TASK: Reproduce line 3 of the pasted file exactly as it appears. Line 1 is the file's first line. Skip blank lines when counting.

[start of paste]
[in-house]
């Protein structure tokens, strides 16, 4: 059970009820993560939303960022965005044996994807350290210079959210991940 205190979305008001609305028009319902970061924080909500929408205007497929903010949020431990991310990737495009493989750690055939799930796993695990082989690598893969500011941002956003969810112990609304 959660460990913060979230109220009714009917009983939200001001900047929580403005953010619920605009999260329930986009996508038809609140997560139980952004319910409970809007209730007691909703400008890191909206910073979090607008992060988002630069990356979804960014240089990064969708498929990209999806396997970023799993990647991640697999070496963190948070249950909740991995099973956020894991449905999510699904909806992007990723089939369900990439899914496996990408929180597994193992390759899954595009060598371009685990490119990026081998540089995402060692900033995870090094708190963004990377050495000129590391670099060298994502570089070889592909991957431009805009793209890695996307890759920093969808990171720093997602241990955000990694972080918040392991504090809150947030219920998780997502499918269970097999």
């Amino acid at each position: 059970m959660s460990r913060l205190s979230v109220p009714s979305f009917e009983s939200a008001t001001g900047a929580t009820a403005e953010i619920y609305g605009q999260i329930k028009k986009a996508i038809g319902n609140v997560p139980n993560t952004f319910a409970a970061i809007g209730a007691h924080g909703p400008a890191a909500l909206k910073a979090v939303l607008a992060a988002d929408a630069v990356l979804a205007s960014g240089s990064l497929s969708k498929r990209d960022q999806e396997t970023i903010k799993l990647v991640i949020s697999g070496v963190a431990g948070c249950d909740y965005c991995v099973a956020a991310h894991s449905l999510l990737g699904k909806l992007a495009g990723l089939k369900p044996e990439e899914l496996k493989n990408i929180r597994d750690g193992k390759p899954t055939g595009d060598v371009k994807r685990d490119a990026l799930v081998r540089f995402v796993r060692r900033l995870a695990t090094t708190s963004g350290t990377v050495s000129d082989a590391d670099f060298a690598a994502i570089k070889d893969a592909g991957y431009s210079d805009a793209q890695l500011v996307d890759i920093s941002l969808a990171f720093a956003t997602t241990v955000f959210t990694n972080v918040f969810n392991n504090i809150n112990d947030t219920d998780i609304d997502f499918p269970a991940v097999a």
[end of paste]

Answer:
């Amino acid at each position: 059970m959660s460990r913060l205190s979230v109220p009714s979305f009917e009983s939200a008001t001001g900047a929580t009820a403005e953010i619920y609305g605009q999260i329930k028009k986009a996508i038809g319902n609140v997560p139980n993560t952004f319910a409970a970061i809007g209730a007691h924080g909703p400008a890191a909500l909206k910073a979090v939303l607008a992060a988002d929408a630069v990356l979804a205007s960014g240089s990064l497929s969708k498929r990209d960022q999806e396997t970023i903010k799993l990647v991640i949020s697999g070496v963190a431990g948070c249950d909740y965005c991995v099973a956020a991310h894991s449905l999510l990737g699904k909806l992007a495009g990723l089939k369900p044996e990439e899914l496996k493989n990408i929180r597994d750690g193992k390759p899954t055939g595009d060598v371009k994807r685990d490119a990026l799930v081998r540089f995402v796993r060692r900033l995870a695990t090094t708190s963004g350290t990377v050495s000129d082989a590391d670099f060298a690598a994502i570089k070889d893969a592909g991957y431009s210079d805009a793209q890695l500011v996307d890759i920093s941002l969808a990171f720093a956003t997602t241990v955000f959210t990694n972080v918040f969810n392991n504090i809150n112990d947030t219920d998780i609304d997502f499918p269970a991940v097999a």